The Telegraph
Monday , November 19 , 2012
Since 1st March, 1999
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Tradition & joy shake hands
Share & care with kheer on Kharna

Tradition and merriment adorned the city to leave a sweet taste of Kharna on Sunday.

Kheer — the traditional dish on Chhath — was cooked and distributed among friends and relatives in the evening to mark the second day of the festival.

The city streets were spick-and-span, as residents took up the cleanliness work on their own. Thousands of decorative lights made a canopy over the streetlamps to make a rainbow of coloured illumination. Everywhere people were happy.

“Chhath is the worship of the Sun God. Married women observe 36-hour-long fast. Men also observe the festival and offer wheat, milk, sugarcane, bananas and coconuts to the god. It is considered to be the biggest and most sacred festival in Bihar. Everyone makes their contribution to the festival. People sweep doorsteps, as well as the streets of their neighbourhood because many walk to the ghats barefoot. All are happy in these four days,” Malti Devi, a homemaker residing at Jagdeo Path, said on Sunday.

Fruit shops on Bailey Road, Ashok Rajpath and several other places were open late on Saturday night, as devotees thronged them for the last-minute purchases. Residents ventured out on the streets in the small hours with a sense of security assured by policemen deployed at important thoroughfares.

“Crime incidents dip drastically during Chhath. Rather, people are seen helping each other. One will find youths offering milk and fruits to devotees on their way to ghats,” Gardanibagh resident Rajendra Sharma said.

Rudra Pratap Dubey, the secretary of Jan Jagaran Samiti on BNR Road, said the organisation distributed puja material like soop, sugarcane, lemon and coconut among Chhath devotees at Pathri Ghat.

On Monday evening, devotees would offer the first arghya to the Sun God by standing in waist-deep water. After the district administration declared 32 of the 72 ghats in the capital unsafe, many devotees were seen on the banks of the Ganga on Sunday to select a ghat where they would perform arghya.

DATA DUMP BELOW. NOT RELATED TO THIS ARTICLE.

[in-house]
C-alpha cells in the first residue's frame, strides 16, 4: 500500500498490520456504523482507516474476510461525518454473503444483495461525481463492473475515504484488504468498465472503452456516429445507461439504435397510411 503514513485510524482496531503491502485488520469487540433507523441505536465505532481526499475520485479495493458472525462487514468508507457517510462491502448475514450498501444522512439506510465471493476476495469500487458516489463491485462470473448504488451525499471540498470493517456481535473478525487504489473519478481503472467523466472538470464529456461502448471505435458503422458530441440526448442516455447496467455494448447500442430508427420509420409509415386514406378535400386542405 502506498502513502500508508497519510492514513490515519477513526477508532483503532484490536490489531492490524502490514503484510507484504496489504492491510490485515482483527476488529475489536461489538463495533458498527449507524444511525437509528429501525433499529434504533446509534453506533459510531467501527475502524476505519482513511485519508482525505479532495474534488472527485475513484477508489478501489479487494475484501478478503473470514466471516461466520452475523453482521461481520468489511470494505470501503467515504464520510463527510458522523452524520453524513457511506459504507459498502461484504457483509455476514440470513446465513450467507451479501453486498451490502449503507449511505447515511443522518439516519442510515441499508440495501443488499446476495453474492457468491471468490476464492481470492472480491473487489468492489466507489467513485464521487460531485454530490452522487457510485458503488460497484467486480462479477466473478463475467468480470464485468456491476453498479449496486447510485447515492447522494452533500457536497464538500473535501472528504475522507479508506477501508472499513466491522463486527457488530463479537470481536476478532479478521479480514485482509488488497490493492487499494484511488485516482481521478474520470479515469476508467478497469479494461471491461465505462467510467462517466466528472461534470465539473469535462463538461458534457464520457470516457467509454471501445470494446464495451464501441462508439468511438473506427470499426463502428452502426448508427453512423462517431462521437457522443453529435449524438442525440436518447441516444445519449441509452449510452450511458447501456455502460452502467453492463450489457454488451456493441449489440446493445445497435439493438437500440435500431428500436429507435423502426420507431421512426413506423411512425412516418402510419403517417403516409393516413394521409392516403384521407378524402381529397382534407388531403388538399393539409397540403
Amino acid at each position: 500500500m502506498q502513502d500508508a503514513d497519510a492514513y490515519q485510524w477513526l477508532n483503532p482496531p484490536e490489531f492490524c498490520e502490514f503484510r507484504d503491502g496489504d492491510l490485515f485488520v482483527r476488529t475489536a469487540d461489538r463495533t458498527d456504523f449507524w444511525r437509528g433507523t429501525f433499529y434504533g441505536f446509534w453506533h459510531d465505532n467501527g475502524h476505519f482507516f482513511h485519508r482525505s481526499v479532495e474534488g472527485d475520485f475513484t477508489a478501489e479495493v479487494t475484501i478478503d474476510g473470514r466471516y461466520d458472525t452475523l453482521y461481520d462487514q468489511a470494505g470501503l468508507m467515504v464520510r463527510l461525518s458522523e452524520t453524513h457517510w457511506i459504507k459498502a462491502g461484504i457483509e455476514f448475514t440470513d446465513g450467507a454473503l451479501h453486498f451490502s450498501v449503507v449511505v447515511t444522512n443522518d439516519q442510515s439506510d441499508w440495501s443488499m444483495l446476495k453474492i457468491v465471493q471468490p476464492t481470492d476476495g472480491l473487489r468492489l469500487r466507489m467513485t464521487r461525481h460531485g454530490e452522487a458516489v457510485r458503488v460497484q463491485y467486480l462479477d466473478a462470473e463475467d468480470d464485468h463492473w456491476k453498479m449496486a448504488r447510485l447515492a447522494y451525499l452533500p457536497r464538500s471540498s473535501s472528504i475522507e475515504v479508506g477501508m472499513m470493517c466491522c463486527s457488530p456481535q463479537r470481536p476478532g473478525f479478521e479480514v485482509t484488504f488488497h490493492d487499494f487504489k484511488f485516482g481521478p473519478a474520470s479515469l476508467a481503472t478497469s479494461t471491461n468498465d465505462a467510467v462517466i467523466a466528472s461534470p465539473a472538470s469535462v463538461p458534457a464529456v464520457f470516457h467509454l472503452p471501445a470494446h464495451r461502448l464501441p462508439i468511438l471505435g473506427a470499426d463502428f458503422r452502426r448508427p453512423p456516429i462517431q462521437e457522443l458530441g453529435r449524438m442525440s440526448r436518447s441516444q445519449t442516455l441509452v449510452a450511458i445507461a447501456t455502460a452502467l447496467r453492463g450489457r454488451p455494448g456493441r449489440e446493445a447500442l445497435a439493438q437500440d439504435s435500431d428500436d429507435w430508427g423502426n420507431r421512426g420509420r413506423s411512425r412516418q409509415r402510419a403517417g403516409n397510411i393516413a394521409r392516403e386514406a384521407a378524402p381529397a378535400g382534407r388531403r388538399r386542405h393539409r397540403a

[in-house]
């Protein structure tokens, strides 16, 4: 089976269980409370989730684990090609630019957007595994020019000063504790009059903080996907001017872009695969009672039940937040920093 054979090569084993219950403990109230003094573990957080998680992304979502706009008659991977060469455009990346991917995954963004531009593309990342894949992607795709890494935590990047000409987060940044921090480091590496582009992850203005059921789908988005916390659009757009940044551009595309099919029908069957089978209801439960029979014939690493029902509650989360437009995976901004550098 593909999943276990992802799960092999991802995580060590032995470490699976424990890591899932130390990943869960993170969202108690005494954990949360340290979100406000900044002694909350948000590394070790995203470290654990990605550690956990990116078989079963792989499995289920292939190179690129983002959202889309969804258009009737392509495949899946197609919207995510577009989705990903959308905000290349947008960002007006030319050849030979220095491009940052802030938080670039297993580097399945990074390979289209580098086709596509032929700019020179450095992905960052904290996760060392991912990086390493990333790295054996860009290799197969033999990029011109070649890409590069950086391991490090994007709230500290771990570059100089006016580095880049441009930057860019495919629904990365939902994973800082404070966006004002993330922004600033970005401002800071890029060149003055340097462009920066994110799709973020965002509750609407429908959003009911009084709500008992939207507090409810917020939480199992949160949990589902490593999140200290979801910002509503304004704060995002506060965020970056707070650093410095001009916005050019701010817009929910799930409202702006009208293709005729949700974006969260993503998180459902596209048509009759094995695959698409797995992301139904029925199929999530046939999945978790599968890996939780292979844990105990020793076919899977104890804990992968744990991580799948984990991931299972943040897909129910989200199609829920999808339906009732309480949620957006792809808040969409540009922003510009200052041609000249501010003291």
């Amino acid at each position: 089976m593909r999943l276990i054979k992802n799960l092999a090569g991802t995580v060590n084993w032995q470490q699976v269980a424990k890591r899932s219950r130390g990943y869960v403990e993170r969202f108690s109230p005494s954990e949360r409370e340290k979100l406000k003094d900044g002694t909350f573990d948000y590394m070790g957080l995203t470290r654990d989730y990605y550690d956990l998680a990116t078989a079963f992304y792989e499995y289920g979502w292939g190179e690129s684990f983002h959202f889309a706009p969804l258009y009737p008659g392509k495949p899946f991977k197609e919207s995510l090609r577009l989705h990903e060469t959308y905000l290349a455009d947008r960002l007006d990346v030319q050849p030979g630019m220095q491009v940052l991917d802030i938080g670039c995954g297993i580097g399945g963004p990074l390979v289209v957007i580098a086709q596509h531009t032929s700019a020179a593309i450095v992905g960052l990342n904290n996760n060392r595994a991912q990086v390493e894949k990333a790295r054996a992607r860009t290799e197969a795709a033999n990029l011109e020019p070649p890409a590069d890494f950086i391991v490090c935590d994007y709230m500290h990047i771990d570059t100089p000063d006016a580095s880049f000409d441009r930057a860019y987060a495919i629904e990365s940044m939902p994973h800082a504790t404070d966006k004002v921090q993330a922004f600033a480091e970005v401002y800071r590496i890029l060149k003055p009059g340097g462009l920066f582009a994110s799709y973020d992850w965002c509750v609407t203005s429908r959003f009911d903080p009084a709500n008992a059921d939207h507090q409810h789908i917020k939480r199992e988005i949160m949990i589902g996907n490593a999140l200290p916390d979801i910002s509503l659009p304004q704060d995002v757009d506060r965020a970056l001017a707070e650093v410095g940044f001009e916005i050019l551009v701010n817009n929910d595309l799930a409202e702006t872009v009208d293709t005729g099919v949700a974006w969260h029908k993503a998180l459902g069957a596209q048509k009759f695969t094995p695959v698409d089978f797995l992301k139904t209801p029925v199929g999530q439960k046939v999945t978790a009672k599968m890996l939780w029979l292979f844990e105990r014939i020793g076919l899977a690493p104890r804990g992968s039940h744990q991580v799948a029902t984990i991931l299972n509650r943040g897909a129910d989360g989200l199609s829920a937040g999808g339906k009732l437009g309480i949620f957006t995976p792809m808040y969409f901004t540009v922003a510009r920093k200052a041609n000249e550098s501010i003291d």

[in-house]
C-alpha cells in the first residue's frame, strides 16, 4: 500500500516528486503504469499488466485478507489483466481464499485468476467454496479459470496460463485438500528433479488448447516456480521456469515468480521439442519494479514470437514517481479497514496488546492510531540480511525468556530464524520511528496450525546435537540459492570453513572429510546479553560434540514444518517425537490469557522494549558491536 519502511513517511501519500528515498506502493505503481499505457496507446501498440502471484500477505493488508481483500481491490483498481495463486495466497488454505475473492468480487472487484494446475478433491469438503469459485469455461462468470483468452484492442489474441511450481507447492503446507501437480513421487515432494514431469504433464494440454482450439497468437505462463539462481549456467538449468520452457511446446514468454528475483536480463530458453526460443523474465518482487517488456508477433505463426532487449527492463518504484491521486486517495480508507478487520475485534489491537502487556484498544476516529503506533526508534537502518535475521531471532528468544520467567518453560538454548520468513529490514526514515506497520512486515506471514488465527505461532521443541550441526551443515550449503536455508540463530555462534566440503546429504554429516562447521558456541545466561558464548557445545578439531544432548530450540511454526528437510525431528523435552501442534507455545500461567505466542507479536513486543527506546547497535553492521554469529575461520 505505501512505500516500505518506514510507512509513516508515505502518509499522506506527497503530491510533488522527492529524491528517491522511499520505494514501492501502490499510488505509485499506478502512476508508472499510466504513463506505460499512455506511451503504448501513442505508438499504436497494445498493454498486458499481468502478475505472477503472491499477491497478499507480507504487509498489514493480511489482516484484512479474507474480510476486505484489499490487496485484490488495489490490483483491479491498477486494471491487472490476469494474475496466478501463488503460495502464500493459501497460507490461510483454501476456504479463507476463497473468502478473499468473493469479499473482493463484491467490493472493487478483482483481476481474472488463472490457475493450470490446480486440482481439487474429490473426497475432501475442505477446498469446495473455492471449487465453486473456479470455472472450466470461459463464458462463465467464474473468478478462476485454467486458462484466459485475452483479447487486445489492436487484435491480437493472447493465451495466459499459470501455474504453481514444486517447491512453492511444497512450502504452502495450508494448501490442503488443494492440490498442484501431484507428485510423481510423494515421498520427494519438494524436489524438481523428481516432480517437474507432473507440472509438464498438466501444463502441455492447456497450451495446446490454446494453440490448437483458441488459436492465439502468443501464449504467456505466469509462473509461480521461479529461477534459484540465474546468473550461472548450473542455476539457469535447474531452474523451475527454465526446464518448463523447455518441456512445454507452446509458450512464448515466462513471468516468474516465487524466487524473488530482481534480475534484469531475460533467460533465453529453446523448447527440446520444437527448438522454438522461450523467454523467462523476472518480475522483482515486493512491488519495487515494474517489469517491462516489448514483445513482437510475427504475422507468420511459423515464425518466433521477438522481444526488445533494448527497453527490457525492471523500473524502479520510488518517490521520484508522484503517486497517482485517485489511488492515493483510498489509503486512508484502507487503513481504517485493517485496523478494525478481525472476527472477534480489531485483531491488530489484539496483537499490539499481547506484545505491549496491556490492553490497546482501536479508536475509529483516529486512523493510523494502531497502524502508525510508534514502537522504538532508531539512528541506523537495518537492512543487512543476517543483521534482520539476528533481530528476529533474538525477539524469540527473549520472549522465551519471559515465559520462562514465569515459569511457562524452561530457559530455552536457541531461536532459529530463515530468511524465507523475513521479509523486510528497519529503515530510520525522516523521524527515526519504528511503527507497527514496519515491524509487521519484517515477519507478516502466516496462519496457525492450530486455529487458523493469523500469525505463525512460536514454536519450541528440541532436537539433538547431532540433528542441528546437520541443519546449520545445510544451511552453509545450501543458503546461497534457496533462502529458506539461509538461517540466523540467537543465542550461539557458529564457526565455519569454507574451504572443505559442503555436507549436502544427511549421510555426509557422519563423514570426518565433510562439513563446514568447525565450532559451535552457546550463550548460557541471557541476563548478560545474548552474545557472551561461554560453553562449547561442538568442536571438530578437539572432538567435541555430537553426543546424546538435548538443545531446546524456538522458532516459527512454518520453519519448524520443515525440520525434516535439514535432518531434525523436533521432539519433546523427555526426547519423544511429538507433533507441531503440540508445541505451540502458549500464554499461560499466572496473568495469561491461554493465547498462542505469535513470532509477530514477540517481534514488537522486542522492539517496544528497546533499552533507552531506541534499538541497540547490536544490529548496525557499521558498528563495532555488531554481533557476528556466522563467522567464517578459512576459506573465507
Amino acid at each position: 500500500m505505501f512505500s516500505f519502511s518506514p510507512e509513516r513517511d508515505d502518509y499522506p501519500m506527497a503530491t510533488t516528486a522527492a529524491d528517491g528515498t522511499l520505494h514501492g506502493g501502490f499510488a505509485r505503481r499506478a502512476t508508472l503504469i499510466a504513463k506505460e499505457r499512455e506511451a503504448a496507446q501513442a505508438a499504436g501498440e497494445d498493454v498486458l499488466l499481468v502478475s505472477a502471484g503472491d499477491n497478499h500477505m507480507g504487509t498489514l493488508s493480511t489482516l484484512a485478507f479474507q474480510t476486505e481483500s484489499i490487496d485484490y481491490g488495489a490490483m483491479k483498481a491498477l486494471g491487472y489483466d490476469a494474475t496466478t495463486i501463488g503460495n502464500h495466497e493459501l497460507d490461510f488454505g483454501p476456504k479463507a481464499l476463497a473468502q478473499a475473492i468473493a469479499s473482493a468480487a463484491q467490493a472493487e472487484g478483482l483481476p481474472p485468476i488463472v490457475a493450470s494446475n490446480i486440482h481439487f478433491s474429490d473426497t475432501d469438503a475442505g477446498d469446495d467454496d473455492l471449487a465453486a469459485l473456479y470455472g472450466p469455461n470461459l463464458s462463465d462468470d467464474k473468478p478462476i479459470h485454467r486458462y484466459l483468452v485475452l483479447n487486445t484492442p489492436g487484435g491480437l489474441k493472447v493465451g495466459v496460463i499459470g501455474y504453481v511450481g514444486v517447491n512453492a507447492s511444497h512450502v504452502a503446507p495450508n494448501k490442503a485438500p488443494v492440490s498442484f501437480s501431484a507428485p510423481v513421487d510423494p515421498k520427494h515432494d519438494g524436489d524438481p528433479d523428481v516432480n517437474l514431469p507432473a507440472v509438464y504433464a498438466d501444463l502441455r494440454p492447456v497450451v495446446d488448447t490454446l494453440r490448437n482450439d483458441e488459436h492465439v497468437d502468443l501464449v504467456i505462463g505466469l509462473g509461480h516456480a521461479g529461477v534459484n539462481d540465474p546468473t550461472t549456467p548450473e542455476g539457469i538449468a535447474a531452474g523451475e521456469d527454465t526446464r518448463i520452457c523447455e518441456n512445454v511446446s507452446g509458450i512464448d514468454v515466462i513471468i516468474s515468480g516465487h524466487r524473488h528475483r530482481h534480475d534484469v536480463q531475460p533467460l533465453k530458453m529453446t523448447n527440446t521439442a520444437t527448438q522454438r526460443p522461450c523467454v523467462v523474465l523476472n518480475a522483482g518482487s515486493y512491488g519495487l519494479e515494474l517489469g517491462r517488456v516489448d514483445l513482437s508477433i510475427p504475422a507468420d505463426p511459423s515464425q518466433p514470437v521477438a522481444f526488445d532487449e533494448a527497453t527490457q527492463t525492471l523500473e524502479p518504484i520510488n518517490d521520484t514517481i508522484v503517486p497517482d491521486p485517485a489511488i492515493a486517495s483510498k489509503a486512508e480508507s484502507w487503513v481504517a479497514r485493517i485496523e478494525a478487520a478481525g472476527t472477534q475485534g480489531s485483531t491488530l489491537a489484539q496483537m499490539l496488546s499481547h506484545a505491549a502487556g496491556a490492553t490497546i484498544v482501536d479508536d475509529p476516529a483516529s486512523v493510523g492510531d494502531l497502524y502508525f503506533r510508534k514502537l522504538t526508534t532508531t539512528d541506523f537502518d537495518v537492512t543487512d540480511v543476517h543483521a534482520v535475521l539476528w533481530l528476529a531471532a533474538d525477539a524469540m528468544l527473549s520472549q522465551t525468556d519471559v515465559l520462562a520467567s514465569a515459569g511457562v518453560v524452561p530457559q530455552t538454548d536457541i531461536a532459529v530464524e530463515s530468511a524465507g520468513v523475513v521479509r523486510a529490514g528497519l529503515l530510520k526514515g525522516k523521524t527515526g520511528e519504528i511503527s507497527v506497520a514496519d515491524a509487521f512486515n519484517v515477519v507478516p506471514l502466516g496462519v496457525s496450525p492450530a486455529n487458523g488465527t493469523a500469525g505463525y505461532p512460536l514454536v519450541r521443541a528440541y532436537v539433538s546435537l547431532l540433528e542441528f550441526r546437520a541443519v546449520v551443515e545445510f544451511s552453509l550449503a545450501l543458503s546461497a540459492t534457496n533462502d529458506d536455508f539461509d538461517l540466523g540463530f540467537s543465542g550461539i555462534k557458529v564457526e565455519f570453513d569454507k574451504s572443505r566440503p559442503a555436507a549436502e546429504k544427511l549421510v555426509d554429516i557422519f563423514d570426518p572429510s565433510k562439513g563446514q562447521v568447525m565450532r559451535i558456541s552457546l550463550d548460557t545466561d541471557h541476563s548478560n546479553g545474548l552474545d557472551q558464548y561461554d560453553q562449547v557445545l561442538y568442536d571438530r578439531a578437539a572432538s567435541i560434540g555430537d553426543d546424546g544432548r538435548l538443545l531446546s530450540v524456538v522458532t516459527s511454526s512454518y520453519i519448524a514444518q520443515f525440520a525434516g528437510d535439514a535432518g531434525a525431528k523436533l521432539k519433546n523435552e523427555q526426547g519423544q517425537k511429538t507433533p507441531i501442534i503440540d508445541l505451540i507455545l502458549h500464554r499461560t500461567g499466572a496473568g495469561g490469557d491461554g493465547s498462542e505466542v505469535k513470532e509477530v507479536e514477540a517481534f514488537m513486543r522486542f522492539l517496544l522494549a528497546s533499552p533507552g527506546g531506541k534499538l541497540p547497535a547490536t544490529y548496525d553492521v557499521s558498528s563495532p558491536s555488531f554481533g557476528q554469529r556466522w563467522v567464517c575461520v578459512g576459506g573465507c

“As the river has shifted several kilometres north from its original course, we cannot perform Chhath rituals at our favourite Collectorate Ghat. For over a decade we have been coming to the ghat for Chhath. This time, we will head to Kali Ghat,” said Sheela Pandey, a resident of Sheikhpura.

Patna Municipal Corporation on Sunday installed high-mast lamps at five ghats — Law College Ghat, Rani Ghat, Kadam Ghat, Gai Ghat and Khajekala Ghat.

“Commissioner Pankaj Kumar Pal inspected the ghats twice on Sunday. He has given a few instructions regarding sanitation. Changing rooms have been constructed at all the ghats. A sanitation inspector, along with five labourers, has been deputed at all the ghats,” said a senior officer of the civic body.

Milk flows like water

When it comes to Chhath, residents of the capital don’t mind spending a few extra bucks on essential items.

On Sunday, the day of Kharna, regular buyers as well as Chhath devotees, purchased milk in abundance despite a rise of about Rs 5 per packet compared to last year.

The sale of milk in the city is usually around 3 lakh litres per day. But on Saturday and Sunday, around 5 lakh litres were sold on an average per day. The milk outlet owners claimed there had been a 10 per cent increase in the sale compared to the corresponding days in 2011.

Rajesh Kumar, the owner of a Sudha Dairy outlet on Boring Road, said he sold 1,100 litres of milk on Nahay Khay (Saturday). Till 12noon on Sunday, Kumar had sold 900 litres of milk. “There has been a 10 per cent increase in milk sale this year,” said Kumar.

Milk is important for observing Chhath. Devotees use it for making prasad and also while offering arghya to the Sun God. “Devotees buy milk in large volume. That is why our sale increases during Chhath,” said Kumar, who was seen handling at least 10 customers at one time at his outlet.

Mamta Das, a Chhath observer, who was jostling to buy milk at Kumar’s outlet, said: “On Sunday, I bought 5 litres of milk and 1kg ghee for Kharna. On Monday, I am planning to buy 3 litres milk for arghya. Milk prices have shot up in the past few months but it cannot deter devotees from buying milk during Chhath. The festival comes once in a year and we cannot compromise on buying the essential items because of increase in prices.”

Sudhir Kumar Sinha, the managing director of Patna Dairy Project, said: “This year, we have made arrangements for 10 lakh litres of milk. We are expecting to sell the entire milk in the last two days of Chhath. Usually, we sell around 6 lakh litres of milk in two days. Ghee is the second most sought-after product during Chhath. We are expecting to sell around 60,000kg ghee during the festival.”

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